Losing track of time in the Lockdown Bureau

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Martin Moodie
Martin Moodie is the Founder & Chairman of The Moodie Report.

Greetings from The Moodie Davitt Report Interim (though it feels like eternal) Lockdown Bureau.

There’s a marvellous scene in a 1983 film called Local Hero, directed by Scot Bill Forsyth, and set in a tiny Scottish seaside village, when a high-octane, workaholic Houston oil representative (Peter Riegert as Mac MacIntyre), increasingly enchanted by the beauty of his new surroundings, drops his watch into a rockpool and doesn’t even notice. Time and business have begun to matter less for him and instead he is discovering nature, the stars, simplicity, kindness, and love.

Being in lockdown reminds me of that scene. Like MacIntyre my life has always been run according to time. A self-admitted workaholic, always mindful of (and working best to) the constant guillotine-like pressure of deadlines. I could not have imagined life without constant reference to my watch (I have two favourites, a Blancpain and a Hermès).

And then a strange thing happened. A few weeks ago the Hermès I was wearing stopped. Casually I took it off, reminding myself to wind it later and put it back on. But I never did. Nor my Blancpain which by now had stopped too. I haven’t worn either since.

Time starts to stand still. One day morphs into another. Like MacIntyre you start to notice other things that maybe matter more. I discovered that the birds outside my back door start their morning song at 4.07 or thereabouts, while it is pitch black, well before daybreak. I like to have my first morning coffee to their accompaniment.

Their early morning concerto is a joy to hear. And then as light comes so do they, ready to partake from the feeders. Robin Redbreasts, lovely little coloured Finches, Sparrows, (messy-feeding) Starlings, even some giant green Parrots and two very large pigeons who sit on the ground and wait for the scraps.

Up with the birds in The Moodie Davitt Report Interim Lockdown Bureau

Life has changed so much since the lockdown began on 23 March. Many people have caught COVID-19 in the UK, especially in London; far too many have died. I, like many, chose to ignore the folly of the government’s initial advice (not championing social distance but actually discouraging it) and (along with my wife) have lived pretty much within the confines of my house ever since.

My work companions begin to gather for their mid-morning feed, one of many during the day

On 23 March there were 5,745 COVID-19 cases in the UK and 281 deaths. By this morning, just over six weeks later, there were 202,359 and 30,150 (the world’s second-highest toll after the US). And we knew, from China, from South Korea and (closer to home) from Italy, that it was coming. Shameful. And this government constantly urges us to clap for our carers while it carries direct responsibility for killing so many of them.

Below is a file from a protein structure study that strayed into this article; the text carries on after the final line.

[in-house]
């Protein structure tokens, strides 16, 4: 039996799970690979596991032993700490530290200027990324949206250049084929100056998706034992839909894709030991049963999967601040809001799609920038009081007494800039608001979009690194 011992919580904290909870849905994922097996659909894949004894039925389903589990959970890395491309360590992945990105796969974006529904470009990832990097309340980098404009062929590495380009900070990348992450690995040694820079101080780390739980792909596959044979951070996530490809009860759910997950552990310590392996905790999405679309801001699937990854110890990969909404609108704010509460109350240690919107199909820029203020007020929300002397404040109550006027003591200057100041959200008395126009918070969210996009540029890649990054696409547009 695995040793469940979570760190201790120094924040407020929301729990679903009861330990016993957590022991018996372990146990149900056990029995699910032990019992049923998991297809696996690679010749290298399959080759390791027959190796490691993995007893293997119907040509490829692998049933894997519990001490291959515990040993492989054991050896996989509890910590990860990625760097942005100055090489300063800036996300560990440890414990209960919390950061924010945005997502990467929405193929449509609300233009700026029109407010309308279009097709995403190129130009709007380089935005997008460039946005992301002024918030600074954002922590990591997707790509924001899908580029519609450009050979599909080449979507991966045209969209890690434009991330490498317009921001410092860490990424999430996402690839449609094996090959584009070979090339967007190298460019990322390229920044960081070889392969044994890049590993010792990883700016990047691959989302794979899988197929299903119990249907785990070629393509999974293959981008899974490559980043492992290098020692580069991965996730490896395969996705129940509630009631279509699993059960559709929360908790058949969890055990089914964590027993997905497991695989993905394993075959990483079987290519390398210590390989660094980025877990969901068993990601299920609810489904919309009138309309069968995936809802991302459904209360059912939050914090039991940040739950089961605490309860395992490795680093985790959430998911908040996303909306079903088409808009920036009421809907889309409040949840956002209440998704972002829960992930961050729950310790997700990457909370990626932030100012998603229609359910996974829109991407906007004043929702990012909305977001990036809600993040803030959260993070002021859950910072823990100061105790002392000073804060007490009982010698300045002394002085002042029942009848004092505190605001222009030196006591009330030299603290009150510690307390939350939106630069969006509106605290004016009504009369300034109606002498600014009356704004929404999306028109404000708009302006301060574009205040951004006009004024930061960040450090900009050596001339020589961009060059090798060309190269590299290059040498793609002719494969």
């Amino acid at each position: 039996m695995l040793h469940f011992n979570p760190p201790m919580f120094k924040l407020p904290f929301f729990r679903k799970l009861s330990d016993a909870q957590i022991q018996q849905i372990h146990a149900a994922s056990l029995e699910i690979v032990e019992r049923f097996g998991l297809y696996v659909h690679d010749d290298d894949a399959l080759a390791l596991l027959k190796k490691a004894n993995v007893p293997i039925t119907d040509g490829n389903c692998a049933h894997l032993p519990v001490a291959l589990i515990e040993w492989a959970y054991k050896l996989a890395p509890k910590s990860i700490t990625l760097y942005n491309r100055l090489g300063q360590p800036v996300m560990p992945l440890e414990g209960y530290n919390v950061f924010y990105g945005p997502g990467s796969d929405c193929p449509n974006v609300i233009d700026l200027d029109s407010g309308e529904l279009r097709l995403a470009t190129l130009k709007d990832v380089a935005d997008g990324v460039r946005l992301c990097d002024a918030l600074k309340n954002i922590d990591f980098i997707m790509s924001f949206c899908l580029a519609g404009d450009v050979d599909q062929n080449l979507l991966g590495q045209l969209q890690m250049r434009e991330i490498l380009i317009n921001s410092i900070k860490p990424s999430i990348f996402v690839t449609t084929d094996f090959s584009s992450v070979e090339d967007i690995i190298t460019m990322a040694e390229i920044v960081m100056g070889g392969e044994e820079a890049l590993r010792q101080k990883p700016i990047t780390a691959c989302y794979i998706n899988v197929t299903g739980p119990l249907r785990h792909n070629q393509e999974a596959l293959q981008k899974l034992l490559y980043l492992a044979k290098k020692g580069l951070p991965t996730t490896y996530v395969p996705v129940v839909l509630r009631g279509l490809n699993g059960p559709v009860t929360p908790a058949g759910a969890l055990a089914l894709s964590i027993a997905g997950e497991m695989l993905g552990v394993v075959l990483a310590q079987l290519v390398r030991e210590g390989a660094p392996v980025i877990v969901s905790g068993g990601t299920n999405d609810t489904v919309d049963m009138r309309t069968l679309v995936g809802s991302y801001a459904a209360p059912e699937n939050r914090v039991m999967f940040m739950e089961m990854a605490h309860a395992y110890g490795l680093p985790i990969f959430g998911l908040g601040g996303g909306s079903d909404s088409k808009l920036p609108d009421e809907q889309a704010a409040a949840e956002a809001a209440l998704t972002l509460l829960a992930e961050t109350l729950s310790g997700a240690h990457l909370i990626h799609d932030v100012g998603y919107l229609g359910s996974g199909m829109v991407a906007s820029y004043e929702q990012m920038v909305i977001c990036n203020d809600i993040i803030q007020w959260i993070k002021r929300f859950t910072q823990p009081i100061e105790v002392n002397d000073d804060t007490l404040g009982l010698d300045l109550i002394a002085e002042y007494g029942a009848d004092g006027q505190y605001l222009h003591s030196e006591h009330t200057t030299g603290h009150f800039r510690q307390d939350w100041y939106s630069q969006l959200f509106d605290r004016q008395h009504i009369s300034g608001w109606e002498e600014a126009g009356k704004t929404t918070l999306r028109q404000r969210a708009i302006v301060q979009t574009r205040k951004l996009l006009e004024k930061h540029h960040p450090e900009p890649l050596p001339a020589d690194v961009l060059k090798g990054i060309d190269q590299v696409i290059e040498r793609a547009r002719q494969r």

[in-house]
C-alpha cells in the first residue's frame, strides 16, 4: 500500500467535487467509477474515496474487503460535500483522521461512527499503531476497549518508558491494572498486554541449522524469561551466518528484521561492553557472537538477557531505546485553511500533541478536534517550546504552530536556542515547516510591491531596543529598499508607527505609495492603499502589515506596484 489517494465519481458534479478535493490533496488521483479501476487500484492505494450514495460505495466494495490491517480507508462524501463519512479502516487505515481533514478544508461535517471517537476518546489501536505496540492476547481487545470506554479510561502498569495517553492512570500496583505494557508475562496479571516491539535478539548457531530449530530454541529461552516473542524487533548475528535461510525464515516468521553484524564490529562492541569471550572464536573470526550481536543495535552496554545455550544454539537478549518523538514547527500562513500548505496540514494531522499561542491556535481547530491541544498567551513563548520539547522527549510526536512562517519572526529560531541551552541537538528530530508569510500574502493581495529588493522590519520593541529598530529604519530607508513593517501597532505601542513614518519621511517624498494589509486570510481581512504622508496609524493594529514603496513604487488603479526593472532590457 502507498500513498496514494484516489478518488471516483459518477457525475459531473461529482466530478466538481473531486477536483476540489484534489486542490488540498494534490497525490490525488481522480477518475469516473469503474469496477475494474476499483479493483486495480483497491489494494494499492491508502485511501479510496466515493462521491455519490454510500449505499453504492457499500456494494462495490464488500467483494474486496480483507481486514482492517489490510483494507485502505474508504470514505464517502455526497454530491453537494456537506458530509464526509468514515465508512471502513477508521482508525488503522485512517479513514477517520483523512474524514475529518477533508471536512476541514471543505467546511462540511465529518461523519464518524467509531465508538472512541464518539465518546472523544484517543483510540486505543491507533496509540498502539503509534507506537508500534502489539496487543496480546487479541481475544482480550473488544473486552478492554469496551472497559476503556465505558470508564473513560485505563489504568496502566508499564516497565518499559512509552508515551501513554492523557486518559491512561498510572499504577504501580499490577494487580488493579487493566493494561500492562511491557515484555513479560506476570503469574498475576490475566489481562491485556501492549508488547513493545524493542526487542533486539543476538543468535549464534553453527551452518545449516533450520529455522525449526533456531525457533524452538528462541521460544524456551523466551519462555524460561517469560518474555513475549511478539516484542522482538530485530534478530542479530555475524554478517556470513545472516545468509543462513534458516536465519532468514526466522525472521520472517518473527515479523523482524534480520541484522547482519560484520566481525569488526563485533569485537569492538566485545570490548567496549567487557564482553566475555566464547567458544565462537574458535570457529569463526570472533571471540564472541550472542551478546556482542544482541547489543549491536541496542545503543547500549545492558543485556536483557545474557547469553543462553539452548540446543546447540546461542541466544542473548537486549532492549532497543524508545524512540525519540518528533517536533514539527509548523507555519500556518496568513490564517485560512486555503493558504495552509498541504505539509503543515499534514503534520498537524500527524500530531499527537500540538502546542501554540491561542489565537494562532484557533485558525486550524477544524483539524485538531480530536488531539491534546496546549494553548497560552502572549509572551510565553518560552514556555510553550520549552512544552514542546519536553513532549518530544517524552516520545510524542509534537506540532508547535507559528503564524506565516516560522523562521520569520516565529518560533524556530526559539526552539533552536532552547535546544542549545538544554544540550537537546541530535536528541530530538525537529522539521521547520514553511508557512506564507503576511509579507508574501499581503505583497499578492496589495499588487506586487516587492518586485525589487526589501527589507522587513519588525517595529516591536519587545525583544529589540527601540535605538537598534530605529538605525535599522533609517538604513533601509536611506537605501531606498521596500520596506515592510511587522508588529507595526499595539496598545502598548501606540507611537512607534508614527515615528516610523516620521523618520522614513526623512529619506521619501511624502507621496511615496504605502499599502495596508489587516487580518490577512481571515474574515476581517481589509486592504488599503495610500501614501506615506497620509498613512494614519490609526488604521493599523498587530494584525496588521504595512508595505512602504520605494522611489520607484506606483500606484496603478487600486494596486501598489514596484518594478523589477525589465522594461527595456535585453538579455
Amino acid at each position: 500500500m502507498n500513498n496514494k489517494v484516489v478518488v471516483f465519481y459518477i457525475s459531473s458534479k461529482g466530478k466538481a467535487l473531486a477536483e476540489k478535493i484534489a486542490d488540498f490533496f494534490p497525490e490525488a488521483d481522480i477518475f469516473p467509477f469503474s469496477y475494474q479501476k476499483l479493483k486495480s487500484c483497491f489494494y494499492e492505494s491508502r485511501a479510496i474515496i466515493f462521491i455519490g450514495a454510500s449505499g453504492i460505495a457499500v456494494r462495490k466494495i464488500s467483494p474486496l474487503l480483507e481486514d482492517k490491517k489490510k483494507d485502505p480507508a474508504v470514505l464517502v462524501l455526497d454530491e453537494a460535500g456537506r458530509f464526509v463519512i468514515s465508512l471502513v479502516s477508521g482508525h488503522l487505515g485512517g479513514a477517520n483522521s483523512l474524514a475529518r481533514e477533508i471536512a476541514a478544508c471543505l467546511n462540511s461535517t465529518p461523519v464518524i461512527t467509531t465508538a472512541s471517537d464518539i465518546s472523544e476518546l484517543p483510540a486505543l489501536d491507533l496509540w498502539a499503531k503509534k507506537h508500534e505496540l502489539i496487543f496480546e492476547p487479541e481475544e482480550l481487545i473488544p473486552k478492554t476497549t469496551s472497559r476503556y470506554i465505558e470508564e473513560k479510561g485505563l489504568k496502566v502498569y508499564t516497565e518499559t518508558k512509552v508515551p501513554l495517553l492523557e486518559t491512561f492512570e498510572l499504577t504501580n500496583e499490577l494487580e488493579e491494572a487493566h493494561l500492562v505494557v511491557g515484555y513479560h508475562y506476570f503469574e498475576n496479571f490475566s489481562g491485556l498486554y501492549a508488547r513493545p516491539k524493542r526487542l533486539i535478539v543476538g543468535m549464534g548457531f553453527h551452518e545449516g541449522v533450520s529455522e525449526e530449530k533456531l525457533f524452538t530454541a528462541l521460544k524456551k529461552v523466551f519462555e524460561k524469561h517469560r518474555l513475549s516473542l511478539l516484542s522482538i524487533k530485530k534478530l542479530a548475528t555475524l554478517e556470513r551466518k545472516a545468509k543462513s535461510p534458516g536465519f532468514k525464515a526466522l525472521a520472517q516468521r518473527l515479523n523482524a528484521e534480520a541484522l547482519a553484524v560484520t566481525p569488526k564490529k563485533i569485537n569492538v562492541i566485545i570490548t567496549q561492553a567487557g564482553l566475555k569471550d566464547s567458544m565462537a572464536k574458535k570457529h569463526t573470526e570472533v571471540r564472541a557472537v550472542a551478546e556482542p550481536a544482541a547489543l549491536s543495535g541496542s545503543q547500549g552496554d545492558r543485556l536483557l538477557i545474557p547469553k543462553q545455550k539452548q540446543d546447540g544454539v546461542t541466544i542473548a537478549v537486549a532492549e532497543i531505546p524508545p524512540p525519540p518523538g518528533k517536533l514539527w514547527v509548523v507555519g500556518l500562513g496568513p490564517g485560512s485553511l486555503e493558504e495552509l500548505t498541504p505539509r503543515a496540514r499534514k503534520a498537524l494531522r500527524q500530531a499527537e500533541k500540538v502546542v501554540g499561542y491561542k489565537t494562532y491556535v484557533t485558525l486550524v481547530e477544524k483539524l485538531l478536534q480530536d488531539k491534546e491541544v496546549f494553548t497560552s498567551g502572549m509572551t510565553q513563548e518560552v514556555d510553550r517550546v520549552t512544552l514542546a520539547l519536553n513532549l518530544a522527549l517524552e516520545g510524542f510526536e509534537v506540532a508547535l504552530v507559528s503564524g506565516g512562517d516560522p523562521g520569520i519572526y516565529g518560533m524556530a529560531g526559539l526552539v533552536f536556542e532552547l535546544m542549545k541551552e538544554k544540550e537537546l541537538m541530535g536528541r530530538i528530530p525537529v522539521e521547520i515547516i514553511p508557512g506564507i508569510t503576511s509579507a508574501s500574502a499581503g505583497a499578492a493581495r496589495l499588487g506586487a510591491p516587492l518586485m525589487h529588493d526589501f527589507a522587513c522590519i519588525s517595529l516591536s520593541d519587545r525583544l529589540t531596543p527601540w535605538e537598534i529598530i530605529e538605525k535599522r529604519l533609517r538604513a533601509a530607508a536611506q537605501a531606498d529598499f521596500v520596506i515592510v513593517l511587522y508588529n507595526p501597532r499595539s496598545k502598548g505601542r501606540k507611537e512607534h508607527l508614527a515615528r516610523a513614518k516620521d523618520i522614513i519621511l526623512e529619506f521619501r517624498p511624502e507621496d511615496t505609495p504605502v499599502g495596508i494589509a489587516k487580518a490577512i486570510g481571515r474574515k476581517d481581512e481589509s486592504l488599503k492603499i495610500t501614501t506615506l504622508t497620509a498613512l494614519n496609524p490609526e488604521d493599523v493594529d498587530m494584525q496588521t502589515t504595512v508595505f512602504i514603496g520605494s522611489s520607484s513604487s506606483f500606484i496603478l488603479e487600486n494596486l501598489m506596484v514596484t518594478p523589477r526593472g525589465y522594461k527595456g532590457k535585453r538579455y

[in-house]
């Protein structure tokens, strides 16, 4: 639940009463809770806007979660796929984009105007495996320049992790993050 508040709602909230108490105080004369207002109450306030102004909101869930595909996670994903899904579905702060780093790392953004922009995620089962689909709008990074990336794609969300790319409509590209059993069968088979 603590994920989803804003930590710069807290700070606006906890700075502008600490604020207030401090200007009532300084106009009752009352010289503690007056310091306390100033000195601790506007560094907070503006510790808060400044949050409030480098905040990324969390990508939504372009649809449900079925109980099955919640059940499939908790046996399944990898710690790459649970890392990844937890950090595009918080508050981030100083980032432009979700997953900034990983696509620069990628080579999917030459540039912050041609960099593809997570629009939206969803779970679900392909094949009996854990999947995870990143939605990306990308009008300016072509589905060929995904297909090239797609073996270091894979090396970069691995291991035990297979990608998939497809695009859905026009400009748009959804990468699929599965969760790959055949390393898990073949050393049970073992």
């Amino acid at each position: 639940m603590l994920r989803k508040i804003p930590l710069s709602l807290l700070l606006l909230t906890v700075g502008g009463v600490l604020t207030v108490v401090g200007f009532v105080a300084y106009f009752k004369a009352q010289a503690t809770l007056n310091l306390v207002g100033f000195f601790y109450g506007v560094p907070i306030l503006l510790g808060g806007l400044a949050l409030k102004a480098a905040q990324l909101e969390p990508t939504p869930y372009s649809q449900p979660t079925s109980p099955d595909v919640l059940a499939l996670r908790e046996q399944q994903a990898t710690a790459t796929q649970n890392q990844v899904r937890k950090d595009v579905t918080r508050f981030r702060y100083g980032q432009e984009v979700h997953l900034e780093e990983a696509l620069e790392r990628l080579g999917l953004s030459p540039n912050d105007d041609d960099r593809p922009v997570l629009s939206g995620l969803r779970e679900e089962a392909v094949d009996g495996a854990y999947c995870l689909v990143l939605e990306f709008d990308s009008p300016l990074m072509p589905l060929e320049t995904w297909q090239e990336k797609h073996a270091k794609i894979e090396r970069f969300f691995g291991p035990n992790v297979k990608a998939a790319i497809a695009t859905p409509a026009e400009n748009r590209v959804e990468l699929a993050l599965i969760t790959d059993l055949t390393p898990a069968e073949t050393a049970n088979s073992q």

Today, 7 May, as the government prepares to ease the lockdown, I received a text from the NHS Coronavirus Service, the first I have been sent.

It said: “NHS Coronavirus Service: You have been identified as someone who may be at high risk of severe illness if you catch Coronavirus. You should get a letter from the NHS to confirm this. The government are advising you shield at home until 30 June unless told otherwise by a healthcare professional.”

How good of the government to finally give me some sound advice. As someone with no spleen (removed a decade ago), I am indeed high risk. Lucky then that I did not accept the same government’s earlier guidance.

I shall indeed ‘shield’, i.e. sit it out, for many more weeks to come. I look forward to escaping to my apartment in Hong Kong sometime this summer, to be close to where an exciting travel retail recovery is starting to take shape and to be away from the stupidity of this crass government. I won’t be counting those weeks down though. For time has lost its meaning.

On an evening call yesterday with 1,200 US executives, managers and staff as part of a two-person panel alongside ACI World Director General Angela Gittens during the latest ‘COVID-19: Survival and Revival’ forum for the airport concessions industry in North America. The weekly forum is organised by the Airport Restaurant & Retail Association and Airport Minority Advisory Council.

The garden begins to bloom down by the original Moodie Report Worldwide Headquarters

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  • There’s a lovely exchange in Local Hero when Mac walks into the pub and says “Have you got any of that 42 year old malt I had last night?” The bartender replies “No”, so Mac says “In that case, give me three 10 year olds and a 12 year old”.

    I may not have got the words exactly right, but the sentiment is there!